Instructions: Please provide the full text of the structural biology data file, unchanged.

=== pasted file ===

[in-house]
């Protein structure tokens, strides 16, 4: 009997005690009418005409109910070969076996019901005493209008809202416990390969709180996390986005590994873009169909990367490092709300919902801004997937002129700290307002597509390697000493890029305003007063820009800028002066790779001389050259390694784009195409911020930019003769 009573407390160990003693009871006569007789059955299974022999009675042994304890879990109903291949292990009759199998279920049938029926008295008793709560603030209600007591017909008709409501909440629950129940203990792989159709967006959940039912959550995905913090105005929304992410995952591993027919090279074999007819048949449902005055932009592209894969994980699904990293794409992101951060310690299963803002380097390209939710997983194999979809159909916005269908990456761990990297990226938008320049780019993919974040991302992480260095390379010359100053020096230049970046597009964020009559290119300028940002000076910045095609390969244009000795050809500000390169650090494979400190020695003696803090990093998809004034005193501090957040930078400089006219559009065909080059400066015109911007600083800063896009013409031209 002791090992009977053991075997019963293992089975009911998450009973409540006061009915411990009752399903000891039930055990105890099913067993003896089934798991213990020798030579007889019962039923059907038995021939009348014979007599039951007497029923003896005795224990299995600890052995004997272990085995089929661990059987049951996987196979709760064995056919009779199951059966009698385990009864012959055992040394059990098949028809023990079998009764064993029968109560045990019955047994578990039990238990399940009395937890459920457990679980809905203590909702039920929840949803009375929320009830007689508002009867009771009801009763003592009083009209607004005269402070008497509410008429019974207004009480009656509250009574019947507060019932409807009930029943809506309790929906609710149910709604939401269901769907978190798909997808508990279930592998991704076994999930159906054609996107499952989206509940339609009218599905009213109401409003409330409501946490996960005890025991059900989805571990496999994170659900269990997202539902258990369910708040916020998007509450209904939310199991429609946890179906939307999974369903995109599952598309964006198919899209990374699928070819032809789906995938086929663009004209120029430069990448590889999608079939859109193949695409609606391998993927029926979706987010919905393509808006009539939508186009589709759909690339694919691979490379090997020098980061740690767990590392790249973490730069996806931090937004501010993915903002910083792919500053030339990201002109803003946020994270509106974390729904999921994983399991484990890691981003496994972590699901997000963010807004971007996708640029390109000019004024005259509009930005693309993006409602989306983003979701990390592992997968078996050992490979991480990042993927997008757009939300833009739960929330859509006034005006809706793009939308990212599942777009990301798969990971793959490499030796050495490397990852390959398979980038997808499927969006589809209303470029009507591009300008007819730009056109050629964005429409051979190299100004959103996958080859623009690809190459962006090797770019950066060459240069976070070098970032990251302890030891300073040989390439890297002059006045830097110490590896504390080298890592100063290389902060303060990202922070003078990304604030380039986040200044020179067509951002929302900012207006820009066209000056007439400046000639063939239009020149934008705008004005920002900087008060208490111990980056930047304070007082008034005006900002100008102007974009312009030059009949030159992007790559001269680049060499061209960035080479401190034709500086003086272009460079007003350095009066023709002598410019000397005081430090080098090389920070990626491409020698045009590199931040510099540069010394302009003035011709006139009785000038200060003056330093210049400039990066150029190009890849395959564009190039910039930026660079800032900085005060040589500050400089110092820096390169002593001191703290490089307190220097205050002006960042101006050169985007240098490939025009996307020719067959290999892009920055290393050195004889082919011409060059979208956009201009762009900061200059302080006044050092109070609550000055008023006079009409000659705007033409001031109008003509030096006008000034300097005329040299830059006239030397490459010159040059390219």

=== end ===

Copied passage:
[in-house]
């Protein structure tokens, strides 16, 4: 009997005690009418005409109910070969076996019901005493209008809202416990390969709180996390986005590994873009169909990367490092709300919902801004997937002129700290307002597509390697000493890029305003007063820009800028002066790779001389050259390694784009195409911020930019003769 009573407390160990003693009871006569007789059955299974022999009675042994304890879990109903291949292990009759199998279920049938029926008295008793709560603030209600007591017909008709409501909440629950129940203990792989159709967006959940039912959550995905913090105005929304992410995952591993027919090279074999007819048949449902005055932009592209894969994980699904990293794409992101951060310690299963803002380097390209939710997983194999979809159909916005269908990456761990990297990226938008320049780019993919974040991302992480260095390379010359100053020096230049970046597009964020009559290119300028940002000076910045095609390969244009000795050809500000390169650090494979400190020695003696803090990093998809004034005193501090957040930078400089006219559009065909080059400066015109911007600083800063896009013409031209 002791090992009977053991075997019963293992089975009911998450009973409540006061009915411990009752399903000891039930055990105890099913067993003896089934798991213990020798030579007889019962039923059907038995021939009348014979007599039951007497029923003896005795224990299995600890052995004997272990085995089929661990059987049951996987196979709760064995056919009779199951059966009698385990009864012959055992040394059990098949028809023990079998009764064993029968109560045990019955047994578990039990238990399940009395937890459920457990679980809905203590909702039920929840949803009375929320009830007689508002009867009771009801009763003592009083009209607004005269402070008497509410008429019974207004009480009656509250009574019947507060019932409807009930029943809506309790929906609710149910709604939401269901769907978190798909997808508990279930592998991704076994999930159906054609996107499952989206509940339609009218599905009213109401409003409330409501946490996960005890025991059900989805571990496999994170659900269990997202539902258990369910708040916020998007509450209904939310199991429609946890179906939307999974369903995109599952598309964006198919899209990374699928070819032809789906995938086929663009004209120029430069990448590889999608079939859109193949695409609606391998993927029926979706987010919905393509808006009539939508186009589709759909690339694919691979490379090997020098980061740690767990590392790249973490730069996806931090937004501010993915903002910083792919500053030339990201002109803003946020994270509106974390729904999921994983399991484990890691981003496994972590699901997000963010807004971007996708640029390109000019004024005259509009930005693309993006409602989306983003979701990390592992997968078996050992490979991480990042993927997008757009939300833009739960929330859509006034005006809706793009939308990212599942777009990301798969990971793959490499030796050495490397990852390959398979980038997808499927969006589809209303470029009507591009300008007819730009056109050629964005429409051979190299100004959103996958080859623009690809190459962006090797770019950066060459240069976070070098970032990251302890030891300073040989390439890297002059006045830097110490590896504390080298890592100063290389902060303060990202922070003078990304604030380039986040200044020179067509951002929302900012207006820009066209000056007439400046000639063939239009020149934008705008004005920002900087008060208490111990980056930047304070007082008034005006900002100008102007974009312009030059009949030159992007790559001269680049060499061209960035080479401190034709500086003086272009460079007003350095009066023709002598410019000397005081430090080098090389920070990626491409020698045009590199931040510099540069010394302009003035011709006139009785000038200060003056330093210049400039990066150029190009890849395959564009190039910039930026660079800032900085005060040589500050400089110092820096390169002593001191703290490089307190220097205050002006960042101006050169985007240098490939025009996307020719067959290999892009920055290393050195004889082919011409060059979208956009201009762009900061200059302080006044050092109070609550000055008023006079009409000659705007033409001031109008003509030096006008000034300097005329040299830059006239030397490459010159040059390219």